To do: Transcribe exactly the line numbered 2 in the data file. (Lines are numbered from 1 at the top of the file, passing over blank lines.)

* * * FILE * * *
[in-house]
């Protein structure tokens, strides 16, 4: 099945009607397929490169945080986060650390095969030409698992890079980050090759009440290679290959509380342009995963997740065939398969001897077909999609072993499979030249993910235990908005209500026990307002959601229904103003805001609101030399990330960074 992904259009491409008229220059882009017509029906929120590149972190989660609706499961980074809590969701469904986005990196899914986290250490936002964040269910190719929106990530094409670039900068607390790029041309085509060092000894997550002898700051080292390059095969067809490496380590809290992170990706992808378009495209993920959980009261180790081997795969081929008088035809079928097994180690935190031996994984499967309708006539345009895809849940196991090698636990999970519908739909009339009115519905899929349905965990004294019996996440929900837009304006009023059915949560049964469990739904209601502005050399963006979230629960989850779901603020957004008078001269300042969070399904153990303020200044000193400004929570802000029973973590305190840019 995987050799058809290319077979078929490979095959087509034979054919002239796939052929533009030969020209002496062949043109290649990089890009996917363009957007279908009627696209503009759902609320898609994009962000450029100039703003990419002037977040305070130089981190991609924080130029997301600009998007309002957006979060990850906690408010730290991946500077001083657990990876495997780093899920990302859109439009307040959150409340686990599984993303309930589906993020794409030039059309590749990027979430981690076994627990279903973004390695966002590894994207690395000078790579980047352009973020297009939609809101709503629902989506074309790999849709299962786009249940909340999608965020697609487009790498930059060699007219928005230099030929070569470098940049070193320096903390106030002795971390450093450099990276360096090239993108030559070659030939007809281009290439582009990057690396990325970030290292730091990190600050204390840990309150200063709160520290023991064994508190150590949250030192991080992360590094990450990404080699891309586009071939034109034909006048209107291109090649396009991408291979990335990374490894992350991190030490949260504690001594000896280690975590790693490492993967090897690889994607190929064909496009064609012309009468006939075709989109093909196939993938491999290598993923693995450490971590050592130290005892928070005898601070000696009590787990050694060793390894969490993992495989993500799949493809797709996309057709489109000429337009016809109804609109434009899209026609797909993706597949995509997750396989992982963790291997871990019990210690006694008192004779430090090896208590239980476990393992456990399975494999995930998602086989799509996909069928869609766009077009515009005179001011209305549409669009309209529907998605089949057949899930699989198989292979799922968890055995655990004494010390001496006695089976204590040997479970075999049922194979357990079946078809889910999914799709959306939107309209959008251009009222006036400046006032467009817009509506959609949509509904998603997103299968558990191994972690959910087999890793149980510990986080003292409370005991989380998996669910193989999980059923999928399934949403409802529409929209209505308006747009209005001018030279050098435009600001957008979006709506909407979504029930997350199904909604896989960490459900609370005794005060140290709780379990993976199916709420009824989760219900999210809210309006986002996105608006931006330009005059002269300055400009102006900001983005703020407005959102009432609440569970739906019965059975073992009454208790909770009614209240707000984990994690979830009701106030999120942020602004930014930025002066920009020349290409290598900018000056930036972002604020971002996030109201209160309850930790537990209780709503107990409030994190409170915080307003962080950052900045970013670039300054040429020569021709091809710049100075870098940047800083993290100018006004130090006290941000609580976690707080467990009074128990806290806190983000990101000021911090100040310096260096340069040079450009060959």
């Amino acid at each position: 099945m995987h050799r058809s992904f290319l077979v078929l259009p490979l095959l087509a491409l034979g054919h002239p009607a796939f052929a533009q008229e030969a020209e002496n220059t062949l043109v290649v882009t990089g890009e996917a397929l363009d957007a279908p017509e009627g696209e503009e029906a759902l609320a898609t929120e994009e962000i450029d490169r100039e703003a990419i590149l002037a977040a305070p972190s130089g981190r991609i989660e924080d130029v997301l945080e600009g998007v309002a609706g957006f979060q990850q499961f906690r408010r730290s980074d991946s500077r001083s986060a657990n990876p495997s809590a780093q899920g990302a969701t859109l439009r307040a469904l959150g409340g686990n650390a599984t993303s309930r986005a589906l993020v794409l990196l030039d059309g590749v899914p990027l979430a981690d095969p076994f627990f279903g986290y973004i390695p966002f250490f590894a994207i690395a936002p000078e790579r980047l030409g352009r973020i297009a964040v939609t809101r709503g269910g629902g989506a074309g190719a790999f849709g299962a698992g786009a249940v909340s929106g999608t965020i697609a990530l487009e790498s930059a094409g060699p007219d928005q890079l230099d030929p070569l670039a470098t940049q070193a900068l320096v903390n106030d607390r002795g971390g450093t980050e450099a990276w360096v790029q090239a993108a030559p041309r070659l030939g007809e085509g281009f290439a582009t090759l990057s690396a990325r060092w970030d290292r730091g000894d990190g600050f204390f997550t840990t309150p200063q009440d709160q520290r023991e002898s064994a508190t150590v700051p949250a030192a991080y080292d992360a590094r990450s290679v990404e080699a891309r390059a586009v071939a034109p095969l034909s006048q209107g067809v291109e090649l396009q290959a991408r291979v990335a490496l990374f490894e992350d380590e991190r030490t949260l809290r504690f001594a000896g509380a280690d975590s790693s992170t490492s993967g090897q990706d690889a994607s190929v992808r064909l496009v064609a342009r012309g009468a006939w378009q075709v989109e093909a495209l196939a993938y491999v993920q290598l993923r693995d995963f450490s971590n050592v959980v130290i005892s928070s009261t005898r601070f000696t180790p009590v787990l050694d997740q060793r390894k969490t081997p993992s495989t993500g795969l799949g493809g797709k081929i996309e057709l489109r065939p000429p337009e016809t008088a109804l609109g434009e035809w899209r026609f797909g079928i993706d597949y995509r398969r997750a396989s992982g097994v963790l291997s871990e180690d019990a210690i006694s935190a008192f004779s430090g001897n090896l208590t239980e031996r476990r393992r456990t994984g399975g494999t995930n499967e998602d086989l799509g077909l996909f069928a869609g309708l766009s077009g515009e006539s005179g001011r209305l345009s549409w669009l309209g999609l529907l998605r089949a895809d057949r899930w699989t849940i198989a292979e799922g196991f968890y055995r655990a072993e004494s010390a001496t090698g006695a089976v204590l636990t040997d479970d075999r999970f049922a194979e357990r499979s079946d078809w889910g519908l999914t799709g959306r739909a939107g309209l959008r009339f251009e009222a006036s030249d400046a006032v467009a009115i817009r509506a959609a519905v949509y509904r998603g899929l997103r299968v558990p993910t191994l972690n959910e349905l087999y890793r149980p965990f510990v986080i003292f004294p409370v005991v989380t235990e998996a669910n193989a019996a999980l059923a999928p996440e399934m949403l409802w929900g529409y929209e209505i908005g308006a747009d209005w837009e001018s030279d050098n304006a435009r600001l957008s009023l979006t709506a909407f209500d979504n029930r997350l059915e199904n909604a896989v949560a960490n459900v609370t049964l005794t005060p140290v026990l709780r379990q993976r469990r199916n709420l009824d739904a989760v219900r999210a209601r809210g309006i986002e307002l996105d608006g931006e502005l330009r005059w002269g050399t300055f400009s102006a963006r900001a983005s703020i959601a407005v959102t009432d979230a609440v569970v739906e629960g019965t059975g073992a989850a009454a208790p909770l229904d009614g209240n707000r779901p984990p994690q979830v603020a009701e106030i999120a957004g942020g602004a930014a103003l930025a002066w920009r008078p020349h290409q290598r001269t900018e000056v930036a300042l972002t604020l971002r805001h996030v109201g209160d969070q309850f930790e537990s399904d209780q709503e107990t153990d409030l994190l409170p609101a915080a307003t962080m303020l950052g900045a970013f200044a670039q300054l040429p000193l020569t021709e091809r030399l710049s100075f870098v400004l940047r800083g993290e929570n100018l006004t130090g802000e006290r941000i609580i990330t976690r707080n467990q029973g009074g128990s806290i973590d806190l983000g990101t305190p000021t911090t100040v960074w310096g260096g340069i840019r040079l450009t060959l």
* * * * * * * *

């Protein structure tokens, strides 16, 4: 099945009607397929490169945080986060650390095969030409698992890079980050090759009440290679290959509380342009995963997740065939398969001897077909999609072993499979030249993910235990908005209500026990307002959601229904103003805001609101030399990330960074 992904259009491409008229220059882009017509029906929120590149972190989660609706499961980074809590969701469904986005990196899914986290250490936002964040269910190719929106990530094409670039900068607390790029041309085509060092000894997550002898700051080292390059095969067809490496380590809290992170990706992808378009495209993920959980009261180790081997795969081929008088035809079928097994180690935190031996994984499967309708006539345009895809849940196991090698636990999970519908739909009339009115519905899929349905965990004294019996996440929900837009304006009023059915949560049964469990739904209601502005050399963006979230629960989850779901603020957004008078001269300042969070399904153990303020200044000193400004929570802000029973973590305190840019 995987050799058809290319077979078929490979095959087509034979054919002239796939052929533009030969020209002496062949043109290649990089890009996917363009957007279908009627696209503009759902609320898609994009962000450029100039703003990419002037977040305070130089981190991609924080130029997301600009998007309002957006979060990850906690408010730290991946500077001083657990990876495997780093899920990302859109439009307040959150409340686990599984993303309930589906993020794409030039059309590749990027979430981690076994627990279903973004390695966002590894994207690395000078790579980047352009973020297009939609809101709503629902989506074309790999849709299962786009249940909340999608965020697609487009790498930059060699007219928005230099030929070569470098940049070193320096903390106030002795971390450093450099990276360096090239993108030559070659030939007809281009290439582009990057690396990325970030290292730091990190600050204390840990309150200063709160520290023991064994508190150590949250030192991080992360590094990450990404080699891309586009071939034109034909006048209107291109090649396009991408291979990335990374490894992350991190030490949260504690001594000896280690975590790693490492993967090897690889994607190929064909496009064609012309009468006939075709989109093909196939993938491999290598993923693995450490971590050592130290005892928070005898601070000696009590787990050694060793390894969490993992495989993500799949493809797709996309057709489109000429337009016809109804609109434009899209026609797909993706597949995509997750396989992982963790291997871990019990210690006694008192004779430090090896208590239980476990393992456990399975494999995930998602086989799509996909069928869609766009077009515009005179001011209305549409669009309209529907998605089949057949899930699989198989292979799922968890055995655990004494010390001496006695089976204590040997479970075999049922194979357990079946078809889910999914799709959306939107309209959008251009009222006036400046006032467009817009509506959609949509509904998603997103299968558990191994972690959910087999890793149980510990986080003292409370005991989380998996669910193989999980059923999928399934949403409802529409929209209505308006747009209005001018030279050098435009600001957008979006709506909407979504029930997350199904909604896989960490459900609370005794005060140290709780379990993976199916709420009824989760219900999210809210309006986002996105608006931006330009005059002269300055400009102006900001983005703020407005959102009432609440569970739906019965059975073992009454208790909770009614209240707000984990994690979830009701106030999120942020602004930014930025002066920009020349290409290598900018000056930036972002604020971002996030109201209160309850930790537990209780709503107990409030994190409170915080307003962080950052900045970013670039300054040429020569021709091809710049100075870098940047800083993290100018006004130090006290941000609580976690707080467990009074128990806290806190983000990101000021911090100040310096260096340069040079450009060959």